After South African dam collapse, mine waste to be pumped into historical pit

After South African dam collapse, mine waste to be pumped into historical pit

The Jagersfontein-Charlesville area in the Free State where flooding from a disused mine has caused the evacuation of hundreds of people from their homes and the death of at least one person. Credit: South African Government’s Twitter page

A South African company is dumping the sludgy byproduct of mining into a historical diamond pit after the tailings dam that had stored the waste partially collapsed, killing one and leaving scores injured.

The government agency overseeing cultural preservation said on Thursday it approved plans to fill the historic Jagersfontein diamond mining pit with waste from a second compartment of the tailings dam in order to prevent a secondary breach after one compartment of the dam failed.

Public documents show Jagersfontein Developments, the company reprocessing old tailings around the disused pit to recover diamonds, has lodged five applications over the past decade with the South African Heritage Resources Agency (SAHRA) seeking permission to store liquid mine waste that is a byproduct of that reprocessing in the pit rather than the dam.

The latest request was made on Aug. 17, just four weeks before the tailings dam disaster.

An earlier decision to move the waste into the pit could have relieved pressure on the tailings dam which burst on Sunday morning, unleashing a flood of gray sludge that swept away houses and cars in Jagersfontein, a small town in South Africa’s Free State province.

But the pit, the oldest and biggest hand-dug diamond mine in the world, is classed as a historical site and filling it up requires approval by SAHRA.

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The Department of Water and Sanitation authorised the “immediate” pumping of slime from the second compartment of the tailings dam into the pit on Monday, the day after the dam burst, prompting SAHRA to approve the backfilling on Thursday.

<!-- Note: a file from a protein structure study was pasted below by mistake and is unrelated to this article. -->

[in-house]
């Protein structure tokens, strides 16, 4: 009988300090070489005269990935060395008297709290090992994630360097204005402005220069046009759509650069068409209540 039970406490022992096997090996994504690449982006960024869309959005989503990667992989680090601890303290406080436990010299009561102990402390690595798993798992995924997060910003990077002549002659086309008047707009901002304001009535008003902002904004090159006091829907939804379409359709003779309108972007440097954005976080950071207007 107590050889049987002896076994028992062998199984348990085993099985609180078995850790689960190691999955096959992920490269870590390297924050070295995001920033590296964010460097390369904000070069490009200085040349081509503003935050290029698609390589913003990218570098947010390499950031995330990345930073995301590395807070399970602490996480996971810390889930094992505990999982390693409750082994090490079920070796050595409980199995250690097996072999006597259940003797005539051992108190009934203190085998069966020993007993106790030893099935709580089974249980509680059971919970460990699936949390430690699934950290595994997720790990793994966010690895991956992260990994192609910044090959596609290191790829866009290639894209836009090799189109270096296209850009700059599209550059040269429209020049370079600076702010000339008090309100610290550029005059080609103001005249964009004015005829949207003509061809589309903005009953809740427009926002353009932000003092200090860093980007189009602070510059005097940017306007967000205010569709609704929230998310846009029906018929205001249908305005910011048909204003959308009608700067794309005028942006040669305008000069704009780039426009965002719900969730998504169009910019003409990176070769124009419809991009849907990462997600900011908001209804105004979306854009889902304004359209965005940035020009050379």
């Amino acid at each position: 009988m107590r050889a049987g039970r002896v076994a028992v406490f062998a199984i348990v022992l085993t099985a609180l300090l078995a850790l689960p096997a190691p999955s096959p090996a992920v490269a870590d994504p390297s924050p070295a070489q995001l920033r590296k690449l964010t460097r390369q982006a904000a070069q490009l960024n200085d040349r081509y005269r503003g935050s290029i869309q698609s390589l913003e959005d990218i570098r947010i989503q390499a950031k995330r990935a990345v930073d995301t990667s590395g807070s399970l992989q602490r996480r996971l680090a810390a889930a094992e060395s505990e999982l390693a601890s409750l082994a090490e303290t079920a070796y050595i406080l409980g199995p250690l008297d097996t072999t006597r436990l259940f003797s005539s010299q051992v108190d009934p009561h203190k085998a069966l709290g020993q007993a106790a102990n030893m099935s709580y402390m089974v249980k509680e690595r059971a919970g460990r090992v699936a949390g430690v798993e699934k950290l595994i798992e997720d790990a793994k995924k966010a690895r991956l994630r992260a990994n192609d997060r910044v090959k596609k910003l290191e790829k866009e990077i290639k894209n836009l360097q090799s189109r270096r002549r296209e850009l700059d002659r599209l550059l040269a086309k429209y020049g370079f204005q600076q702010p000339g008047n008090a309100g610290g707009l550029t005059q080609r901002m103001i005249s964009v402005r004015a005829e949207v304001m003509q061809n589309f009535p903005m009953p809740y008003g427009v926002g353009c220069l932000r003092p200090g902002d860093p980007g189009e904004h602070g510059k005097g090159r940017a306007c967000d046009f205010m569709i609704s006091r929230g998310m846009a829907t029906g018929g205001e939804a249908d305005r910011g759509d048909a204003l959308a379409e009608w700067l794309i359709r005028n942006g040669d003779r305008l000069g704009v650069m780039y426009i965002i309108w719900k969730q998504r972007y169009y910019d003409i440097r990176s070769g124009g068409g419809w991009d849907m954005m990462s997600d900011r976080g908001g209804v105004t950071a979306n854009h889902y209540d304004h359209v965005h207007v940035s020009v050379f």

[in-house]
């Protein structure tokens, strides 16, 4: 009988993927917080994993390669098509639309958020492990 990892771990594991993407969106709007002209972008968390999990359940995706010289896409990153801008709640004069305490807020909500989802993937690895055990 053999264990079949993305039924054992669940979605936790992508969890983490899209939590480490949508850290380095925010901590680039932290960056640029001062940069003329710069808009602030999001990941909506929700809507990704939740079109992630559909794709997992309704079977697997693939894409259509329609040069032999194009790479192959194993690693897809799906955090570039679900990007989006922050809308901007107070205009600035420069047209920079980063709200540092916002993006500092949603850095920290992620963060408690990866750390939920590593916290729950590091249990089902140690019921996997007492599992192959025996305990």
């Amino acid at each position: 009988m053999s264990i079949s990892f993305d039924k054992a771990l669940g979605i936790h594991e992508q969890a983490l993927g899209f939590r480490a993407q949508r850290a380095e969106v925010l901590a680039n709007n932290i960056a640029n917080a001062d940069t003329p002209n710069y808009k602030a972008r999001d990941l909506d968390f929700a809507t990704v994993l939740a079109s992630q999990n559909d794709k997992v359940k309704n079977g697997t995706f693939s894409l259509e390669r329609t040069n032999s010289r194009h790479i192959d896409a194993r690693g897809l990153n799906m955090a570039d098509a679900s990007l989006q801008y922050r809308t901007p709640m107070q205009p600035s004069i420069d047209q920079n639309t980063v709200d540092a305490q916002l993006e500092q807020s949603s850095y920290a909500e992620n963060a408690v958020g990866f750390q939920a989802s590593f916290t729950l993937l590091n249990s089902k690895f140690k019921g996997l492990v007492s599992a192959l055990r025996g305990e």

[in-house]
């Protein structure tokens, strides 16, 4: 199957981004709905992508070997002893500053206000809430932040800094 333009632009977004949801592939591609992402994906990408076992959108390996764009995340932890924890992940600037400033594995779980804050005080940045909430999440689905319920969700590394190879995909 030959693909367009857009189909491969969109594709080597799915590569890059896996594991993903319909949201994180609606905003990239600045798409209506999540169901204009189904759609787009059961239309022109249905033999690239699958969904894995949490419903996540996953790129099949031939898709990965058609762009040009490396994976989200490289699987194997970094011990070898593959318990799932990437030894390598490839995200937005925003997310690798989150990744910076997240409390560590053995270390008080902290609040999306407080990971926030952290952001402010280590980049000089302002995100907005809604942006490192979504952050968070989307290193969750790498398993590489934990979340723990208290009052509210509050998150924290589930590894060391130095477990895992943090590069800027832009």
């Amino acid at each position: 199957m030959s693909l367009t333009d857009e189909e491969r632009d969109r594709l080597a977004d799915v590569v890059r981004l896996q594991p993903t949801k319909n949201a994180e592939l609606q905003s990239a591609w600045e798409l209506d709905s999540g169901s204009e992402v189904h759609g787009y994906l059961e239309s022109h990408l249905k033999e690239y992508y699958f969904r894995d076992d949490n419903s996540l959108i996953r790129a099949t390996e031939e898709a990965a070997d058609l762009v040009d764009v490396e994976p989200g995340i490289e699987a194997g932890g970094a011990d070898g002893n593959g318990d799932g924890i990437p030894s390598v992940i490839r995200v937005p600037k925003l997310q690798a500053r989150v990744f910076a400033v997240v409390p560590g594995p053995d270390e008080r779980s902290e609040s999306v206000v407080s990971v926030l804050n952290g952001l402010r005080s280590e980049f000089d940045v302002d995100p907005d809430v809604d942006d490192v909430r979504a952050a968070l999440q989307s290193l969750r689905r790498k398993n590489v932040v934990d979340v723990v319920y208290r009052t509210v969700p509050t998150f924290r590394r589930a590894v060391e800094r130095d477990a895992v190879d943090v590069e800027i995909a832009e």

“As the town of Jagersfontein is in a state of disaster because of the collapsed tailings dam (…) no further assessment of the impact to heritage resources are required,” SAHRA said, adding it had no objections to the plan submitted on Aug. 17.

Jagersfontein Developments first applied to backfill the historical pit in September 2012, and SAHRA granted it permission in June 2013, but the Jagersfontein Community Trust appealed the decision and the company withdrew its application in January 2014.

SAHRA said the subsequent applications made by Jagersfontein Developments in 2018, 2019 and 2020 were incomplete.

Fortune seekers drawn by South Africa’s diamond rush started digging at Jagersfontein in 1870. By 1907 the pit was bigger even than the more famous “Big Hole” in Kimberley, and reached a depth of 250 metres (820 ft).

Since then it has changed hands multiple times.

De Beers, the diamond mining unit of Anglo American Plc, was the last company to mine Jagersfontein until 1971, selling the mine and surrounding dry tailings dumps in 2010 to Superkolong Consortium.

Dubai-based Stargems Group purchased the assets from the Luxembourg-based investment fund Reinet in April 2022. Reuters could not immediately establish when Reinet bought Jagersfontein from Superkolong, and Reinet did not respond to requests for comment.

Neither Stargems nor Jagersfontein Development, a Stargems subsidiary, replied to questions about their plans to backfill the pit.

Sunday’s disaster has raised questions about oversight of hundreds of tailings dams littered across South Africa.

In 2007 South Africa’s High Court ruled that the Jagersfontein tailings dumps do not fall under the purview of the mines ministry, meaning companies processing the dumps do not require a mining licence.

Visiting Jagersfontein on Tuesday, minerals and energy minister Gwede Mantashe criticised that ruling, saying it should be “revisited” so that the ministry can inspect tailings dams.

“A (tailings) dam, you can’t trust it, it can break anytime,” he said in a video posted on his Twitter account.

(By Nelson Banya and Helen Reid; Editing by Ernest Scheyder and Jonathan Oatis)

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